This research is rooted in one of the central tenants of self-determination theory, i.e., social contexts can have a significant impact on an individual’s degree of motivation, quality of performance, and level of psychological well-being. The current study examined this assertion through research in a U.S. based medical transportation company. It incorporated an ex post facto research design to answer two questions: (a) [primary question] was there a relationship between employee perception of work climate and supervisors' managerial style, and (b) [secondary question] to what degree would causality orientations predict employee perception of work climate? A positive correlation was found in the primary question. The results of the secondary question were mixed, showing that only an impersonal causality orientation was predictive of employee perception of work climate. The larger concerns in this study included several overlapping areas, including quality work environments, positive work cultures, and employee motivation (e.g., intrinsic and extrinsic motivation, passion, and flow). This research drew heavily on self-determination theory, positive psychology, and positive organizational scholarship, as a way to address the larger concerns. Ultimately, the results of this study suggested the necessity of future research into organizational health as a potential moderating factor in the development of work related social contexts that are autonomy supportive for employees, and mutually beneficial to both employees and organizations. Detailed discussion of findings, implications, limitations, and future research are presented.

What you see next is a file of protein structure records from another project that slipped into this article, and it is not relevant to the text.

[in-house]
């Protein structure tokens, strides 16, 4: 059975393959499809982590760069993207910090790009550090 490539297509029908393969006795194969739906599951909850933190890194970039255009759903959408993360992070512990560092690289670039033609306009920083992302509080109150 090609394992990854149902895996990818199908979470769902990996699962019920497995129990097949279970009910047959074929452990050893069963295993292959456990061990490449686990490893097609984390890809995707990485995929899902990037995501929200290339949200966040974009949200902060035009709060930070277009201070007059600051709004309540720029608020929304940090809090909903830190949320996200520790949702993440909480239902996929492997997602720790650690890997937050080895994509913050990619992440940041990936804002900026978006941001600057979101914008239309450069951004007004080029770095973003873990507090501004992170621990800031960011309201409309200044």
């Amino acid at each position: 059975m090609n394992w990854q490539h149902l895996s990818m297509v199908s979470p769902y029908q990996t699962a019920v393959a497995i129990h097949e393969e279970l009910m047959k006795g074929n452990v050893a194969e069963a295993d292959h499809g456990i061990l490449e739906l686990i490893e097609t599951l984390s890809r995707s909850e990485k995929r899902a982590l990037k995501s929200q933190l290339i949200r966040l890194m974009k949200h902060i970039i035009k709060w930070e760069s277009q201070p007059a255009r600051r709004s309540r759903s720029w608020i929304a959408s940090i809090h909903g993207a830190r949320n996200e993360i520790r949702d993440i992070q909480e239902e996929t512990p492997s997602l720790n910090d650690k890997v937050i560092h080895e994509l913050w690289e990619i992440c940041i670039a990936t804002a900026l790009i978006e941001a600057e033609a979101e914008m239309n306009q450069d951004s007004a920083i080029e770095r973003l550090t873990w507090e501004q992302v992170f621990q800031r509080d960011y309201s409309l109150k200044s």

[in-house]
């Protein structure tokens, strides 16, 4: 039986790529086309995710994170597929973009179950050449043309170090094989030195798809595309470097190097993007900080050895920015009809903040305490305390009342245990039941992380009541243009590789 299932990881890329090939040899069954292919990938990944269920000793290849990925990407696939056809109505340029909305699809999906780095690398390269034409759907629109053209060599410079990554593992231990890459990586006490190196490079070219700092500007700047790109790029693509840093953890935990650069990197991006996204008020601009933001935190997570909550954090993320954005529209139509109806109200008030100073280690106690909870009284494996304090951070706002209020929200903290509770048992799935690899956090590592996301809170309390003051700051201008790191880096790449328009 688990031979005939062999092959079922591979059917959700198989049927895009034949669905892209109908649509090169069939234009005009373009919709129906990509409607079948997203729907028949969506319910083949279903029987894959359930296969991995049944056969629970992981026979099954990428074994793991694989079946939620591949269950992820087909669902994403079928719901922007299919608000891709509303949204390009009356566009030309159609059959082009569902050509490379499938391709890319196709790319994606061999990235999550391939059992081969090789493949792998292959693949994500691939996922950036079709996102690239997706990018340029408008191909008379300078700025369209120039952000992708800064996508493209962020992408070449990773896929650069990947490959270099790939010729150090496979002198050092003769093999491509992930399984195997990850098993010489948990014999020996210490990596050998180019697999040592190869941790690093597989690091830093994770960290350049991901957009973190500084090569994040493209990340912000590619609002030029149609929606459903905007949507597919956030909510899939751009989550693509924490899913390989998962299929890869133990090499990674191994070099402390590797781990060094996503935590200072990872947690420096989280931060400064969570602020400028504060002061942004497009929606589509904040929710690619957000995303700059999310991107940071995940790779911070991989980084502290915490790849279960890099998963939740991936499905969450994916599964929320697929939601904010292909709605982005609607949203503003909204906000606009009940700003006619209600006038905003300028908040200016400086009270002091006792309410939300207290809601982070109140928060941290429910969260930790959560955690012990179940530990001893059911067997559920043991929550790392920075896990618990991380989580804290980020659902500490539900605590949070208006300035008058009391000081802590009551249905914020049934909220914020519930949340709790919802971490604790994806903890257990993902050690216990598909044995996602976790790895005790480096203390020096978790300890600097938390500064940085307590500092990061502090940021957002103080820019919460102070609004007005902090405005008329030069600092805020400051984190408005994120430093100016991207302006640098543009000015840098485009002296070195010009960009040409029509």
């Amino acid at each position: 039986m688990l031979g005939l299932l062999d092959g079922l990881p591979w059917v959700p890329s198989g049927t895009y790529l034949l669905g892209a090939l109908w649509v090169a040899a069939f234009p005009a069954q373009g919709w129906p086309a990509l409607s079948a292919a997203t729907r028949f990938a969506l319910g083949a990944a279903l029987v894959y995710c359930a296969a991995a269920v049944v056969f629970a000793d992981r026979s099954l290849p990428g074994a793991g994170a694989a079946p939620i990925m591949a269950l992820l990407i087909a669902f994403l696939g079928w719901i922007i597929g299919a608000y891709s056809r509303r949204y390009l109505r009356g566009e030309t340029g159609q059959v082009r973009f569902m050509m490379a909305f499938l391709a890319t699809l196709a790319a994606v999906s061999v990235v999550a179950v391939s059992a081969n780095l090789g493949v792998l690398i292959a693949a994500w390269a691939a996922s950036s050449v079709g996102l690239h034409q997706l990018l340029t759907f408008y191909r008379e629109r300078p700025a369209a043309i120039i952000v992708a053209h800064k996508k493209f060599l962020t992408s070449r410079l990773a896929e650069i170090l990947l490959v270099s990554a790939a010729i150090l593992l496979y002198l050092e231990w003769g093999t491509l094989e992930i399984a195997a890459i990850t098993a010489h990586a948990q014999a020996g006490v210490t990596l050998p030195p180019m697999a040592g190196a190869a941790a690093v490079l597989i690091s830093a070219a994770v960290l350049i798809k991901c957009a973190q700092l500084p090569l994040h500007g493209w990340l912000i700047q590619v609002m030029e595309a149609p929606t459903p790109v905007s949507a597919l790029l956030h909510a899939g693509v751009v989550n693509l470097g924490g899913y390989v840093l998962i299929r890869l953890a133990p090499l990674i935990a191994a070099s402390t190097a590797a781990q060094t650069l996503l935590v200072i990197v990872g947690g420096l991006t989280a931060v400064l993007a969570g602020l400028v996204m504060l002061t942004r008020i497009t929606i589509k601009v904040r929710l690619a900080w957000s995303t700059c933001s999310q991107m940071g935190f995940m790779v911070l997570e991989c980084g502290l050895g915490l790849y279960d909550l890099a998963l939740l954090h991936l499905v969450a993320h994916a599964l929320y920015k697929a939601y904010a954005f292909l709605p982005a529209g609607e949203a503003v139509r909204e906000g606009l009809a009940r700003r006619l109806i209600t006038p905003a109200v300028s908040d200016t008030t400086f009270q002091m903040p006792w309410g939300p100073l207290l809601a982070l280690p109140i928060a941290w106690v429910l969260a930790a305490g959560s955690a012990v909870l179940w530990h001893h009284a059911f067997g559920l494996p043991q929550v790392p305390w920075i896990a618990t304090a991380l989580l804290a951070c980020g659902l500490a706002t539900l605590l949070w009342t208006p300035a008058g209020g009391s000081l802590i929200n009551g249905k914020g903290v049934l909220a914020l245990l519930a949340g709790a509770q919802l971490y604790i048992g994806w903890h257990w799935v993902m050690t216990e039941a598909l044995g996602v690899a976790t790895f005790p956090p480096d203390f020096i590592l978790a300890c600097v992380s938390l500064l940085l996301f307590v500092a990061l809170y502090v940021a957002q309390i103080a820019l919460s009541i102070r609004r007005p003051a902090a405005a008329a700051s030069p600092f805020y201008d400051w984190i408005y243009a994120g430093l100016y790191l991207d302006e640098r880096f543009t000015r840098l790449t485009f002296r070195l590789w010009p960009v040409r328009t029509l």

|Subjects||Social psychology; Management; Occupational psychology; Organizational behavior|
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